NEW YORK—On Oct. 10, Sotheby’s borrowed $250 million of the $300 million available under a long-term senior secured credit facility with Banc of America, the New York–based investment subsidiary of Bank of America, according to a filing made with the U.S. Securities and Exchange Commission. Sotheby’s said the borrowing was undertaken as “a defensive step to ensure additional liquidity” in light of the ongoing financial crisis. Prior to the recent borrowing, Sotheby’s said it had cash and cash equivalents of about $290 million. After accessing the credit line, the house had about $540 million in cash and cash equivalents, according to the filing. Sotheby’s said it plans to invest the proceeds of the loan on a short-term basis in the “highest rated United States Treasury money market funds or the highest rated over-night time deposits of major banks.”
Amid uncertainty about the likely impact of the economy on the art market, Sotheby’s also said it had reduced its level of outstanding guarantees—advances made to consigners regardless of how the artwork or object performs at auction—in comparison with the level of guarantees outstanding at this time last year. Sotheby’s said its current level of outstanding auction guarantees is $306.1 million, for property with a total estimate of $343 million (derived by averaging the high and low estimates), compared with guarantees of $458.5 million outstanding as of Sept. 30, 2007.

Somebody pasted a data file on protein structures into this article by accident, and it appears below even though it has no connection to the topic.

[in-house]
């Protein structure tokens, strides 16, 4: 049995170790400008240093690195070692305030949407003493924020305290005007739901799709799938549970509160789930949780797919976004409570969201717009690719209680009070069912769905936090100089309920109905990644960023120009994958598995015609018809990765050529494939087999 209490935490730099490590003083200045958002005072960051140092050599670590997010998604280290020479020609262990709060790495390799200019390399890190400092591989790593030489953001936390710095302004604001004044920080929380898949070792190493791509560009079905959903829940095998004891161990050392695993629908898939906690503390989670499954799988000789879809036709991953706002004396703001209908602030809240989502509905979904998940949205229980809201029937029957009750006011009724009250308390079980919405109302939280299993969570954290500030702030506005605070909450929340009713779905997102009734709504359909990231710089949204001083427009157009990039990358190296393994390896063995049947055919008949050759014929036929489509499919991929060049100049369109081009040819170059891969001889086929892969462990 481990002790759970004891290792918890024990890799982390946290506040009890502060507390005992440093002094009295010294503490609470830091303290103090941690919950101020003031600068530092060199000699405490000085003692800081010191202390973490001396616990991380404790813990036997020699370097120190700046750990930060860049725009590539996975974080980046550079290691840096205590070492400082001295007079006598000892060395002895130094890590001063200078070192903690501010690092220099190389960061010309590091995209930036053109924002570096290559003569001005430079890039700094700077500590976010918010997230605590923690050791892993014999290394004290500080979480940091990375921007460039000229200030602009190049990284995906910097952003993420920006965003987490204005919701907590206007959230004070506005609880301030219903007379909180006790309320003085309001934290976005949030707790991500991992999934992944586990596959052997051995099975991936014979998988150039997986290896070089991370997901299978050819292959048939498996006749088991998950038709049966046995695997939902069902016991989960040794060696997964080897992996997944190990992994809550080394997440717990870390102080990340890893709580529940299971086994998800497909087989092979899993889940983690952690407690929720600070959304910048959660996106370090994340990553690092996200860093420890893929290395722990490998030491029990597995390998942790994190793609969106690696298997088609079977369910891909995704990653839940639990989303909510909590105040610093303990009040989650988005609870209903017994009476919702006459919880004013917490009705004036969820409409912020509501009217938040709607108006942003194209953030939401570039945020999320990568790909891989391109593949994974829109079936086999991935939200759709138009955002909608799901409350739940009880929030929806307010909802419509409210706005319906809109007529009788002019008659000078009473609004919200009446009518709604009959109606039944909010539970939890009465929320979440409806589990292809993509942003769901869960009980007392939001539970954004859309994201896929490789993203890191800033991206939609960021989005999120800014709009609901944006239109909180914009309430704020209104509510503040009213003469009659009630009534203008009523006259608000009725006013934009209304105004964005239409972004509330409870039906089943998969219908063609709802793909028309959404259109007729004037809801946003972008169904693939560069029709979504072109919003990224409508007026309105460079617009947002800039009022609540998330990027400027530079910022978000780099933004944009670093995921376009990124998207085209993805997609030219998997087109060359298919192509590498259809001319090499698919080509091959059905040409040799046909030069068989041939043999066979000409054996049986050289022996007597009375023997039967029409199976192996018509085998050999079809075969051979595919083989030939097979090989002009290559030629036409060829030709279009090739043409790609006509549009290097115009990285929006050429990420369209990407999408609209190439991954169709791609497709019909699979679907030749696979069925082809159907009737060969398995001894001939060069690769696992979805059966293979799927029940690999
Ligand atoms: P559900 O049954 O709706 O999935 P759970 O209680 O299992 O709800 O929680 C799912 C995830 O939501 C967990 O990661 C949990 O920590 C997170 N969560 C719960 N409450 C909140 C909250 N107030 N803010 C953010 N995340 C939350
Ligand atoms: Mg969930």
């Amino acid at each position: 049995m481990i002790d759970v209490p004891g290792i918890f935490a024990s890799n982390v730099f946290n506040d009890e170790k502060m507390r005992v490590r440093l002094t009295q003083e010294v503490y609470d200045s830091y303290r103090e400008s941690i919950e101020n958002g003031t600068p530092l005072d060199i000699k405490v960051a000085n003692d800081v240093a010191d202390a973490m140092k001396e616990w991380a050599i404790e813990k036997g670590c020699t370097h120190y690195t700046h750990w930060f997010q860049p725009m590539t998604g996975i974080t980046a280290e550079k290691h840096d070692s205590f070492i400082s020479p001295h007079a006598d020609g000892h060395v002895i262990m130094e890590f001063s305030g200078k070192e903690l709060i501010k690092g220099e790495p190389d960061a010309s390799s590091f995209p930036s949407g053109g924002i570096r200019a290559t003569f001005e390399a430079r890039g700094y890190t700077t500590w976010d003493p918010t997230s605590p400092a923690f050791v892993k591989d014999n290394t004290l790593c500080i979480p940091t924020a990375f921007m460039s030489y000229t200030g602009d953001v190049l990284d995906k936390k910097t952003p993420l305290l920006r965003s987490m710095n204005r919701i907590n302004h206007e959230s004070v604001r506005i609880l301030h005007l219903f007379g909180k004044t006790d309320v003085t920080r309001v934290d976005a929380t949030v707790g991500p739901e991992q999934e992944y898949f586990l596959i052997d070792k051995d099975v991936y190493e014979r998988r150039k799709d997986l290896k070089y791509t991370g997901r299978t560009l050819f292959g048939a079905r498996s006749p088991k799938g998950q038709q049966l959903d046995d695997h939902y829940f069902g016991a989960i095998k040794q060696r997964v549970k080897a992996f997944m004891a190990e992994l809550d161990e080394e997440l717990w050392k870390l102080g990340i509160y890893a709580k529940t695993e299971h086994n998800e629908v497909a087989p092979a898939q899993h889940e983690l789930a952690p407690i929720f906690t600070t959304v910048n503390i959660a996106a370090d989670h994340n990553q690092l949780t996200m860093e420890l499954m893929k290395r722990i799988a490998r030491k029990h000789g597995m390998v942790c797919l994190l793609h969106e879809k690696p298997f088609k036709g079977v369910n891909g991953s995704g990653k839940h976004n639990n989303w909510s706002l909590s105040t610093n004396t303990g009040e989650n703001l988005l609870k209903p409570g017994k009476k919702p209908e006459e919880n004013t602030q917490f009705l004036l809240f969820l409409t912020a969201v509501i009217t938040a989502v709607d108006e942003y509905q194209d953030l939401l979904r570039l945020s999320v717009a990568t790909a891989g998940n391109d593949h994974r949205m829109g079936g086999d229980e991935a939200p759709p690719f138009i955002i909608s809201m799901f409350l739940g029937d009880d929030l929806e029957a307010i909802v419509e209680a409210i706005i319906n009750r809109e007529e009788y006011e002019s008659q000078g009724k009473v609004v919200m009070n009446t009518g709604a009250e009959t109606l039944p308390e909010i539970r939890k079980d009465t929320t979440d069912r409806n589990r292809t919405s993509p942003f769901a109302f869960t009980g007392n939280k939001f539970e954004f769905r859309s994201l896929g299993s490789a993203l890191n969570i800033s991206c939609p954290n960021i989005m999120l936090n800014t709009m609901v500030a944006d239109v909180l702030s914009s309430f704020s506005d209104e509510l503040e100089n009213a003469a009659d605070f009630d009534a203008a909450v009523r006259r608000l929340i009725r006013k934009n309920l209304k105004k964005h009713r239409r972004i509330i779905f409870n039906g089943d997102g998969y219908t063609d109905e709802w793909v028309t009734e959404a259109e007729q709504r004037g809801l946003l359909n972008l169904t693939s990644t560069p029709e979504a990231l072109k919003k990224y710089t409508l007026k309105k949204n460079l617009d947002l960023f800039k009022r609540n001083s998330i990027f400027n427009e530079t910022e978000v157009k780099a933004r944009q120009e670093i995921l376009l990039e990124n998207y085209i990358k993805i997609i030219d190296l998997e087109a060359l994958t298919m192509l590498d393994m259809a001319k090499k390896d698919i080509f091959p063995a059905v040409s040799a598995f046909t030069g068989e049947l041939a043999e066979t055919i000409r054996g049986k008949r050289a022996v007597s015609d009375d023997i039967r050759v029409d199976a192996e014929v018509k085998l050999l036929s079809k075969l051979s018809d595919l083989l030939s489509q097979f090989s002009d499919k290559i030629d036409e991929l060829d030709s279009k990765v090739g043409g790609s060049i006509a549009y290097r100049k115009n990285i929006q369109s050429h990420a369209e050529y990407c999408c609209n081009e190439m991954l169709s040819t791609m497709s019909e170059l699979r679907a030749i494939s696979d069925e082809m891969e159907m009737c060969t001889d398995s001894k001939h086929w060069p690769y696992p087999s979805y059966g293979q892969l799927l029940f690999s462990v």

According to the filing, the house’s exposure to the current guarantee level is reduced by $63.3 million owing to third-party risk-sharing agreements with unaffiliated partners.
Christie’s, which is privately held, is not required to disclose detailed financial information. Spokesperson Toby Usnik told ARTnewsletter, “Christie’s is in the same business. It would be reasonable to think that we had comparable guarantees.”